6 Strategies to Answer Tough Investor Questions

By Joe Teklits

Investor meetings require extensive preparation, including scripting answers to a variety of potential questions and creating profiles that outline the investor’s background, competitive share positions, and focus areas. However, even the most comprehensive preparation can’t cover every possible question that could arise during a meeting.

Most investors and analysts will stick to the predictable questions that focus on business, revenue growth, and market dynamics; however, you will always likely face a few unexpected queries. For example, an investor may hear a piece of misinformation from a third party and use your meeting as an opportunity to explore it. Some investors might dig into minute details of a company’s product or a detail from a recent industry event, asking questions that go beyond the CEO’s or management team’s direct knowledge. When these situations arise, the surprise of being caught off guard can undermine confidence and threaten credibility.

Obviously, preparation is key, but it’s impossible to prepare for every question. Below are a few proven strategies to help your team navigate tough questions and keep investor meetings on track.

  1. Be Honest
    In some sectors, like high-tech, meetings between savvy investors and company management teams can resemble a Ph.D. review board. The CEO may very well be the right person to run the company, but can sometimes lack the level of technical expertise required to converse about R&D or the intricacies of the engineering behind a product. If an investor asks questions that go beyond you or your team’s technical expertise to answer, then don’t just wing it. “I’m not sure of the answer to your question, but let me check with our CTO and get back to you” is a better response than talking around the subject or being inaccurate. Investors can sense if you’re making it up on the fly, so avoid answering erroneously and damaging credibility. Do, however, make sure to follow up with the answer to that question in a timely manner.
  1. Keep Your Answer High-Level
    You may not want or be able to answer every question with specifics. For example, an investor might ask when you will need to raise additional capital. While you may have an internal sense of timing, absent a decision by the Board to take any actions, you are not required and would be best suited not to be specific on that timing.Instead, offer a high-level answer. You might say, for example, that you continually evaluate ways to create shareholder value while also managing your balance sheet. Explain that while future growth initiatives could require funding, you are cognizant of not diluting existing shareholders. You will need to tailor your answer depending on your cash and debt positions, but don’t be afraid to keep it appropriately vague.
  1. Opt to Not Comment
    Investor meetings are sometimes an opportunity to try to validate recent rumors about your company, especially surrounding its leaders. For example, investors may want to know if your VP truly has accepted a position at another company or if your CEO is planning to retire. You aren’t required to answer every question, especially if it is rumor-based, and should use a consistent reply regarding not commenting on rumors. Situations like these are extremely common; leadership teams are routinely changed and refined. Rather than address a rumor directly or reveal information you aren’t ready to release, keep the discussion high-level. Emphasize how the team — not the individual — functions, interacts, and works within the organization.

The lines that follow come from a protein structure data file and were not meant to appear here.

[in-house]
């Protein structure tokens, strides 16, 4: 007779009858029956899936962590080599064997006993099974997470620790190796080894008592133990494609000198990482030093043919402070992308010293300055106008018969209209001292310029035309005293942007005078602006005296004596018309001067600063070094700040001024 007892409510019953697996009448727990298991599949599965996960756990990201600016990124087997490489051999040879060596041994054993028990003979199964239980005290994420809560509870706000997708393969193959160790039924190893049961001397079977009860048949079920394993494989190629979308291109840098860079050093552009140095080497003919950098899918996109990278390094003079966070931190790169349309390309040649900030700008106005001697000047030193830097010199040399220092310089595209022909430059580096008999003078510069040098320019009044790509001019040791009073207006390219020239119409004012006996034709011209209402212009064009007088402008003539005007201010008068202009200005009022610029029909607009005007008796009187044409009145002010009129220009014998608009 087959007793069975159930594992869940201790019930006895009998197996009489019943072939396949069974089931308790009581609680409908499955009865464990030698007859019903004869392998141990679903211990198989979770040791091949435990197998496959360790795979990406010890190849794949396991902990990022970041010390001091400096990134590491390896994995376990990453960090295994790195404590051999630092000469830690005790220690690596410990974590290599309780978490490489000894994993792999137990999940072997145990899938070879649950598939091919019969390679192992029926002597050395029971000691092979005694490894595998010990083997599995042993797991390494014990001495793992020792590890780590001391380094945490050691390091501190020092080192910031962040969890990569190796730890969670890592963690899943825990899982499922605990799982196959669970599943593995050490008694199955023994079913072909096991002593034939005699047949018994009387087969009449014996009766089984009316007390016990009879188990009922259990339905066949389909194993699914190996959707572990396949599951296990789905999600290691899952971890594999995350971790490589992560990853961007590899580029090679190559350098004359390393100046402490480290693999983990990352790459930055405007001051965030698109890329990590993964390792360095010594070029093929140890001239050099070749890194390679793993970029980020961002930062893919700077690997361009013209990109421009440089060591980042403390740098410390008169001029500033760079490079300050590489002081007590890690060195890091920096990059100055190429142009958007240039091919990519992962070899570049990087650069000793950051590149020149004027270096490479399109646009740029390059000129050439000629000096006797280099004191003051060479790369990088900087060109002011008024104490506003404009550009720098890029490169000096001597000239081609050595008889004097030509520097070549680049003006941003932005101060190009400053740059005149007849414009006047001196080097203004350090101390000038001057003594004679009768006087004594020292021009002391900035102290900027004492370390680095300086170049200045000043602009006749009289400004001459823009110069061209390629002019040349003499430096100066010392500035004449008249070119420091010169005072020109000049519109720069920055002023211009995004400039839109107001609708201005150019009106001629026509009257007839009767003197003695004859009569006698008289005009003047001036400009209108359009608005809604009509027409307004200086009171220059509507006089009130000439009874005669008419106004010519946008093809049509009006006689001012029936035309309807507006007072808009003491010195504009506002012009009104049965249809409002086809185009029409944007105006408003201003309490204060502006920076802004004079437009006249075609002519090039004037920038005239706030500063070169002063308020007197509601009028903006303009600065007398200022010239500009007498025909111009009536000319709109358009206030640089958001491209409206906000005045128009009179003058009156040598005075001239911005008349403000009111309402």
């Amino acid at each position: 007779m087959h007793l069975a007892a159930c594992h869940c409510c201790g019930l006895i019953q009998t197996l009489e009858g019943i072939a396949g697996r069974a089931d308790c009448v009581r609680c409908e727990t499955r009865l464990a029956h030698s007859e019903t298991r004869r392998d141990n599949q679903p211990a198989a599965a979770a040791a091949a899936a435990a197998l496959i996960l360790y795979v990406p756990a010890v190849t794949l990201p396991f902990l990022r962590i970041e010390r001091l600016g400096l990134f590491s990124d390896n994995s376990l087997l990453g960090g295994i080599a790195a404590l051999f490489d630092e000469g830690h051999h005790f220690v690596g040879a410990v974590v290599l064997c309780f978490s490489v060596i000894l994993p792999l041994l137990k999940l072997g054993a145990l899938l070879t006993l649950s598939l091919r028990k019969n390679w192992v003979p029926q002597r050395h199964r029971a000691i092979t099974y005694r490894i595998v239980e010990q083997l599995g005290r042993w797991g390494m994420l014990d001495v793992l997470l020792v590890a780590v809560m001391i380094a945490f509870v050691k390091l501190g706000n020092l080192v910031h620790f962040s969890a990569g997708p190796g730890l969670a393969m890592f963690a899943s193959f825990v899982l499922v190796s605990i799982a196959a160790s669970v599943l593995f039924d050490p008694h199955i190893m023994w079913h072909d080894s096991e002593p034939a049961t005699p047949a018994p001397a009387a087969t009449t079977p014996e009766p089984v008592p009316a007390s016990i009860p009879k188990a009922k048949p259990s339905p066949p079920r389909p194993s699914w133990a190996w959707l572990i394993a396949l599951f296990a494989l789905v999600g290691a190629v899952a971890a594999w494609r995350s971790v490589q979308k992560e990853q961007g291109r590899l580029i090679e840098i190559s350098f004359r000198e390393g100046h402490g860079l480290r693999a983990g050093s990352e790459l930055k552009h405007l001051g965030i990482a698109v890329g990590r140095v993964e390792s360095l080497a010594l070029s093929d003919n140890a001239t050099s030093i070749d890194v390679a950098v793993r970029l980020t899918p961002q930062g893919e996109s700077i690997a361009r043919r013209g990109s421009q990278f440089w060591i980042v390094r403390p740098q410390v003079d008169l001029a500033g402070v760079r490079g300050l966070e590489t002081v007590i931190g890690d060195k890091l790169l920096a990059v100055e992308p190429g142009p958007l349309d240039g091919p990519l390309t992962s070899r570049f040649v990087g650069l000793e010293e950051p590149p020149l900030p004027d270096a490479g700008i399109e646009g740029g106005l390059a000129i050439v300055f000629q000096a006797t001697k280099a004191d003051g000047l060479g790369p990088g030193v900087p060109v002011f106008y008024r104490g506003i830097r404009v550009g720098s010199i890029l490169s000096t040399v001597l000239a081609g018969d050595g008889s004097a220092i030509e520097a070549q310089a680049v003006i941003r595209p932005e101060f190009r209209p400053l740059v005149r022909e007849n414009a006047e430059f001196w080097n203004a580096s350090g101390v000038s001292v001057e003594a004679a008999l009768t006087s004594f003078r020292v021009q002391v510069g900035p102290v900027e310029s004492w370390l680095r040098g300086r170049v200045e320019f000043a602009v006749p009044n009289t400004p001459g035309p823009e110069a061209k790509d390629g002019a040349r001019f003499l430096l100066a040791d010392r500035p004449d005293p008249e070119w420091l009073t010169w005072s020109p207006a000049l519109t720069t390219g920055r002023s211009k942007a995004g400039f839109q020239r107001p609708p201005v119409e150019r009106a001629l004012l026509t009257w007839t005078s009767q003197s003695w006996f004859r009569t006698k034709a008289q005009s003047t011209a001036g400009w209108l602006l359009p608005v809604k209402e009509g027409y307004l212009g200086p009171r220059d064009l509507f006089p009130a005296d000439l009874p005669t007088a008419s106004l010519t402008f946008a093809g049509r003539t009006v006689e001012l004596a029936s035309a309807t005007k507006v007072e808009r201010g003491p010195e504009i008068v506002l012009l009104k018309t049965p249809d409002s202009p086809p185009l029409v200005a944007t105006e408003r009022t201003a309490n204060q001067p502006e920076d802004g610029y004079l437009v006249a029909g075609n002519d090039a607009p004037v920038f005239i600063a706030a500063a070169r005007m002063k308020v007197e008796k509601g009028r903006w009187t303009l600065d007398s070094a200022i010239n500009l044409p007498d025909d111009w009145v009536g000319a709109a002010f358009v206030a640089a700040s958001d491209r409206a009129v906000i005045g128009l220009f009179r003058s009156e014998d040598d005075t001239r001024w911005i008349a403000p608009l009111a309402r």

1. Reference the Industry Data
    Coming to the meeting with solid knowledge of industry data can help you navigate tough questions that might otherwise cast your company in a negative light. For example, in the biotech space, an investor might ask if the company has experienced any device failures. While all medical technology companies’ products experience some level of failure, this can still seem like a delicate subject to broach.In situations like this, industry data can provide valuable context. Referencing average failure rates for your sector would clarify that you’re within or below the industry average. You’re not trying to hide a failure, rather your job here is to quash the notion that this isolated incident is indicative of an ongoing problem.
  1. Hear Them Out
    Occasionally, an investor may use the meeting as an opportunity to vent his or her frustrations. For example, if he is underwater in the company’s stock, he may choose to publicly air those grievances rather than ask a relevant question. This can put you in an awkward position, and you may feel that the appropriate response is to cut him off or encourage him to move on to a valid question. However, it’s best to simply let him speak. Once the investor gets everything off his chest, you’ll be able to move on amicably.
  1. Don’t Completely Avoid the Competition
    Sometimes investors use your meeting to ask questions about competitors. Although you may want to keep the discussion focused on your company, your investors are looking to determine if you have a good understanding of your market and competitive threats. This isn’t the place to trash your competition – in fact, you should never speak badly of competitors in this environment – but it is an opportunity to show you understand the landscape and to differentiate your company from the pack.

The more questions you can be prepared to answer, the better. However, by keeping these strategies in mind, you’ll be well positioned to field any question that comes up. To learn more about preparing for conferences and investor meetings, contact us.

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